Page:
Who Wants More Money: Minimum Wage, Tipping and UBI | Ep 52

Lots of talk these days about how we to make sure everyone has what they need. Michael, Scott (not Steve) and Delfina get into it about what’s fair and whose problem is it to solve.

This video from Saving the Dream, titled ‘Who Wants More Money: Minimum Wage, Tipping and UBI’, features a comprehensive discussion on various economic topics including minimum wage, tipping culture, sub-minimum wage, and Universal Basic Income (UBI). The speakers share personal experiences and delve into the complexities of labor laws, government intervention, and the evolving nature of work and compensation.


  • The federal minimum wage has remained at $7.25 since 2009, sparking debates over living versus starvation wages, with some states like Texas setting higher minimum wages.
  • Personal anecdotes highlight experiences with minimum wage jobs and tipping, underscoring the varied impacts of these economic practices on workers.
  • Discussion on the effectiveness of raising minimum wage includes potential business loopholes and the specific impact on fast food jobs in places like California and DC.
  • The conversation explores the concept of tipping, its cultural differences, and its significance for service workers, alongside the role of restaurant owners in tip distribution.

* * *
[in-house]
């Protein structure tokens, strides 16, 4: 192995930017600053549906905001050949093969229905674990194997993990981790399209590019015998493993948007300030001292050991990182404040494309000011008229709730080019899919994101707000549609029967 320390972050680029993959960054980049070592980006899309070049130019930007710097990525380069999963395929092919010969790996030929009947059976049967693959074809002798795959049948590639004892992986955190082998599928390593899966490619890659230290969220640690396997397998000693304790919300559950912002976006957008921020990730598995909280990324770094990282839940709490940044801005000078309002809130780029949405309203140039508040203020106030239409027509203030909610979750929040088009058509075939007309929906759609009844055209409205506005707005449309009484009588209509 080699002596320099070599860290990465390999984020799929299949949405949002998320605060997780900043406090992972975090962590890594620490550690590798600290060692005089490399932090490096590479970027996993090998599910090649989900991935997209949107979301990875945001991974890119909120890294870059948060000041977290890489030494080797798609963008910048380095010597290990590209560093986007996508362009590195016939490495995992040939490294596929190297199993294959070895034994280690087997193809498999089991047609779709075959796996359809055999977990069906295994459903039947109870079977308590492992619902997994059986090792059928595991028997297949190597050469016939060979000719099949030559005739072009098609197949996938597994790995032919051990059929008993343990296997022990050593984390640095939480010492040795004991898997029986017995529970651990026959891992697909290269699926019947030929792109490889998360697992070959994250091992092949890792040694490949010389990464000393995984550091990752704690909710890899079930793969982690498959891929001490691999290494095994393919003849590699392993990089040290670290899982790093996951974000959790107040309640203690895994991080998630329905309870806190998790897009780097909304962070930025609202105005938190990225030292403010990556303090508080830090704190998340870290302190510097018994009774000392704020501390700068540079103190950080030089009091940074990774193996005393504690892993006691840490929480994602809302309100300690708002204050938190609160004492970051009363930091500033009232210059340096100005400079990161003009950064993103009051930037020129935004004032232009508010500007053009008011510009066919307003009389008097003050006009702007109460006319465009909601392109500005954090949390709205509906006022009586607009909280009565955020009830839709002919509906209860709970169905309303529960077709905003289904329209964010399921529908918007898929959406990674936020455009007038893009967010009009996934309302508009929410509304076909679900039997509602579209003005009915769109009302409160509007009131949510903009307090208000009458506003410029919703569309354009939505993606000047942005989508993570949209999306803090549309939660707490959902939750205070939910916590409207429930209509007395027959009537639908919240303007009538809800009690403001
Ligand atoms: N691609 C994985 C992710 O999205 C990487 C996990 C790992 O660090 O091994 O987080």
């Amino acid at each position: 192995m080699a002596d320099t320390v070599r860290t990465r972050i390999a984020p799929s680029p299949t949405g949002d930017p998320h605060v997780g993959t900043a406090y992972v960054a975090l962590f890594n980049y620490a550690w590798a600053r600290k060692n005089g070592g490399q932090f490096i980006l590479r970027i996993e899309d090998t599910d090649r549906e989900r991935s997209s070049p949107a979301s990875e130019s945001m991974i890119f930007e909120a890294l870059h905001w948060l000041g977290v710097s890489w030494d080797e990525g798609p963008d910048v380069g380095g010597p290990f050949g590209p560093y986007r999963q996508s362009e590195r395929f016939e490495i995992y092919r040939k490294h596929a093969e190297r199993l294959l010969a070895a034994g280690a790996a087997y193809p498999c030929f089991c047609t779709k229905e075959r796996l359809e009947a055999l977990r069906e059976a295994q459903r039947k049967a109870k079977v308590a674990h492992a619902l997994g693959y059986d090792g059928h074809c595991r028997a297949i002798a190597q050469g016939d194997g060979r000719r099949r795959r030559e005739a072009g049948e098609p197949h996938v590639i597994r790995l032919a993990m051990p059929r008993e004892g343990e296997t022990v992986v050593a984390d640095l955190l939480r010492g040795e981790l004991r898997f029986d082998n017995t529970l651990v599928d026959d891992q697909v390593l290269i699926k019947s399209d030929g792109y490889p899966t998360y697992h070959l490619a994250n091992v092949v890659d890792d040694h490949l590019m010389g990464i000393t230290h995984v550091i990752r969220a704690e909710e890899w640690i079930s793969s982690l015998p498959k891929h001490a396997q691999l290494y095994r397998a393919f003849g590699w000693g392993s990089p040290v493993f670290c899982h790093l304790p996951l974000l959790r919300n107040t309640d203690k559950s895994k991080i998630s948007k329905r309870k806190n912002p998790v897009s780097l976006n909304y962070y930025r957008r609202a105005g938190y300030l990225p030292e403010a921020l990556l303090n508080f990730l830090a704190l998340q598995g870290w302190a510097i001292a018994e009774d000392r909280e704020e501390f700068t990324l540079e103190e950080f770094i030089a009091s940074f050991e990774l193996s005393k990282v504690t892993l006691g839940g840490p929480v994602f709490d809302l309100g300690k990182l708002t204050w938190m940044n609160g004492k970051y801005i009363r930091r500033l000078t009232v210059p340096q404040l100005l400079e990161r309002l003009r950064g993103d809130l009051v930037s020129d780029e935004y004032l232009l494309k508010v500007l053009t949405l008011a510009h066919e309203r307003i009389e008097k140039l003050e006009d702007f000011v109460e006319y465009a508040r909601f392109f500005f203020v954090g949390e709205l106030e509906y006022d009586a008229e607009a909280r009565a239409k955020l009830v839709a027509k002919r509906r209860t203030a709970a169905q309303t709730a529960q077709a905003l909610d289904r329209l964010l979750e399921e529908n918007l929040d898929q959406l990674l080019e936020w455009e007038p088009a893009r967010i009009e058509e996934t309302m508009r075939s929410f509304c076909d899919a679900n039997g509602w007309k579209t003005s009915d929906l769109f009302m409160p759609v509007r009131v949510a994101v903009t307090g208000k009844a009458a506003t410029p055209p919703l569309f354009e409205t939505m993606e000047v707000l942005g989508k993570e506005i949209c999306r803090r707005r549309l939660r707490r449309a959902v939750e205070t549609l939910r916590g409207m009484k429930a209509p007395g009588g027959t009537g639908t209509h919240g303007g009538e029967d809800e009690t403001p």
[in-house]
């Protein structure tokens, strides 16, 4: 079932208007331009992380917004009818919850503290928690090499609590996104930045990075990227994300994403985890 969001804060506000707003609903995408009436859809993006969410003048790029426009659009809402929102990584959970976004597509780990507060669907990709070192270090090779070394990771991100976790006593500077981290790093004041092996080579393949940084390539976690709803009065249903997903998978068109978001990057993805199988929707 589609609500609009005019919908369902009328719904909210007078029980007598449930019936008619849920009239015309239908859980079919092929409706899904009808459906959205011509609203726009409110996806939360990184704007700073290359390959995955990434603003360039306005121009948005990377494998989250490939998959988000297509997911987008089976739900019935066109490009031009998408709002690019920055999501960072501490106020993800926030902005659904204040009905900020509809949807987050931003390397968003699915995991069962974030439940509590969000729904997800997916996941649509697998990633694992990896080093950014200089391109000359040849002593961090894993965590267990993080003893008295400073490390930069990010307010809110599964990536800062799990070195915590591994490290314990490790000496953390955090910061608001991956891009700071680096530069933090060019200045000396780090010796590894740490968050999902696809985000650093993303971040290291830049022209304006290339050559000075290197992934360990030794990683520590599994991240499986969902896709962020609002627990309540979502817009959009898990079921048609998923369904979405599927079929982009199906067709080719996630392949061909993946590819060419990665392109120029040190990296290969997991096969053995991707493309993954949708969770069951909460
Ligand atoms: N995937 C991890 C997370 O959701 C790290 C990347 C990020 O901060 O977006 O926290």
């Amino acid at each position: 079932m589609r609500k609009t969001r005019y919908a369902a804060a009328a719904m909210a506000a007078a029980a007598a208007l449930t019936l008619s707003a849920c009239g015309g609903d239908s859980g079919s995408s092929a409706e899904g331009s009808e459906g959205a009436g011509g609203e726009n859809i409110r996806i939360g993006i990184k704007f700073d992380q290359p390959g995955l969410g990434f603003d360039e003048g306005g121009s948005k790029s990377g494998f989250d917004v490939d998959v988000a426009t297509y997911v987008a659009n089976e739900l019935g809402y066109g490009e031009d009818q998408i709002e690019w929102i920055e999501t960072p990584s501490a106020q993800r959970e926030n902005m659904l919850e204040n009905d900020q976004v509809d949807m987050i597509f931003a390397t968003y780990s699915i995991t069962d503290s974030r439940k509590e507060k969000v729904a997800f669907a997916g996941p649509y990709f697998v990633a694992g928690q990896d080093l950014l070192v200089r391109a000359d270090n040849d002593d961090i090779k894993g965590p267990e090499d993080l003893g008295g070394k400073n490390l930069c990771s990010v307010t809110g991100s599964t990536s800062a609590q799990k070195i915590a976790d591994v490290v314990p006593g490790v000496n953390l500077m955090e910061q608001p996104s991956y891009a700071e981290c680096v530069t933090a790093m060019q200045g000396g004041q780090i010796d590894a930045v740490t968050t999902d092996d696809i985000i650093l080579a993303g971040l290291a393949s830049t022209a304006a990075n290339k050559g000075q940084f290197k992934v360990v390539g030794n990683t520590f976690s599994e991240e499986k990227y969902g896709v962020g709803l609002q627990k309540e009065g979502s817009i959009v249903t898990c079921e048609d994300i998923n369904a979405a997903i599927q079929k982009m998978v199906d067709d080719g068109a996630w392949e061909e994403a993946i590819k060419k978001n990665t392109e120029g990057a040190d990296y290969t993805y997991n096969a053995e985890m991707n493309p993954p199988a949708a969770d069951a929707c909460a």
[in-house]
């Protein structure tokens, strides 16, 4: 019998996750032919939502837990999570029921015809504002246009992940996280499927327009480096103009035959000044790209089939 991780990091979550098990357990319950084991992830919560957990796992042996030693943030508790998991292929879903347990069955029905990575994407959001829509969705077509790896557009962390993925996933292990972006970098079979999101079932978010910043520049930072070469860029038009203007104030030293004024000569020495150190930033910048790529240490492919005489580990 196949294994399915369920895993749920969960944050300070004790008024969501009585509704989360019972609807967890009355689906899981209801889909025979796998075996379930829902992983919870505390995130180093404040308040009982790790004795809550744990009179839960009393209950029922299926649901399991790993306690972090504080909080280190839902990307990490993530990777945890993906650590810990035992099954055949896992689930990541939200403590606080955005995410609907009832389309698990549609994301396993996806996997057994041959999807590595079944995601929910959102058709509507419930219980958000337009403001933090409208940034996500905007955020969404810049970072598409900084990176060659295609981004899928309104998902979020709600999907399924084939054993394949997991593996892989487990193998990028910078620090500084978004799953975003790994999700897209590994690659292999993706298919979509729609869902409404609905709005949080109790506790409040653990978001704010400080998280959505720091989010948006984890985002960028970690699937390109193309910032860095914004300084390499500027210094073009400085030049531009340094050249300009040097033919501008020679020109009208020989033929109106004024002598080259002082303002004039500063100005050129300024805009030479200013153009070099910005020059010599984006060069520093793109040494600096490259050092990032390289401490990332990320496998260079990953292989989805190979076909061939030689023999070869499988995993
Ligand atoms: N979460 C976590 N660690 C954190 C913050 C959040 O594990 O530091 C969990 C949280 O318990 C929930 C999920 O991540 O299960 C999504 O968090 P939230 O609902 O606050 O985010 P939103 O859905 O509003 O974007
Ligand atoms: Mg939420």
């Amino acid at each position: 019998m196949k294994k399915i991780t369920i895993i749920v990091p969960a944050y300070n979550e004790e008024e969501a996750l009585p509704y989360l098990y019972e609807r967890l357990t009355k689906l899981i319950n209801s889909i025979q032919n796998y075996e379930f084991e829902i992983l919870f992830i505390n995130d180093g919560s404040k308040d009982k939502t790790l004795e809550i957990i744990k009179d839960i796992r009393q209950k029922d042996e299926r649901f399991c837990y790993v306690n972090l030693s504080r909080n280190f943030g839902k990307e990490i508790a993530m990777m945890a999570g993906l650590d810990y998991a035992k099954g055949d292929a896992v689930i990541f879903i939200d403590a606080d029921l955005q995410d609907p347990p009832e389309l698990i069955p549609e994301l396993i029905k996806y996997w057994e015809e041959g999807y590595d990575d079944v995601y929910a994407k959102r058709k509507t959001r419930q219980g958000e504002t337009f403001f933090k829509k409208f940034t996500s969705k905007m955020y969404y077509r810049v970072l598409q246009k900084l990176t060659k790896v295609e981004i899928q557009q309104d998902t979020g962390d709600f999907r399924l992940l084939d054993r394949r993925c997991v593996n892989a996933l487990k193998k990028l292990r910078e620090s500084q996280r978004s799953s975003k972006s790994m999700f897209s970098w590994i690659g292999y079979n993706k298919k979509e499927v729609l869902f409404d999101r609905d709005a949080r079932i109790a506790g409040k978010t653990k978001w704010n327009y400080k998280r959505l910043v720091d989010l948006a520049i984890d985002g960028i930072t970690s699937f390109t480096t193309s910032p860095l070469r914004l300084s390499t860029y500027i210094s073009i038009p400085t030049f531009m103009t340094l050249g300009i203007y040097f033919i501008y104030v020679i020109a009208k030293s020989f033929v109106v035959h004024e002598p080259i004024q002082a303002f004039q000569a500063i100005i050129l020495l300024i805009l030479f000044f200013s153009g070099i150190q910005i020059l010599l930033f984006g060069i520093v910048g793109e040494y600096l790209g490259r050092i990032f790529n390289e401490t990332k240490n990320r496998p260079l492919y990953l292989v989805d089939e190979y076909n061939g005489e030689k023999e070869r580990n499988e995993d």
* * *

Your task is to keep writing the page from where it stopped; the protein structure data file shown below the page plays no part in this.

• Universal Basic Income (UBI) is discussed with skepticism regarding its feasibility and implications, referencing historical and contemporary examples.
  • The dialogue touches on the balance between providing a safety net through welfare or UBI and encouraging personal growth and development.
  • Automation’s impact on the job market and the potential role of UBI in addressing job loss due to technological advancements are debated.
  • The importance of personal responsibility and societal support in addressing economic challenges is emphasized, alongside a discussion on performance-based compensation.
  • Performance-based compensation and the idea of meritocracy in the workplace are explored, including the implementation of bonus structures and potential salary deductions for underperformance.
  • Generational differences in attitudes towards compensation are noted, with a shift towards valuing meaningful work over financial advancement.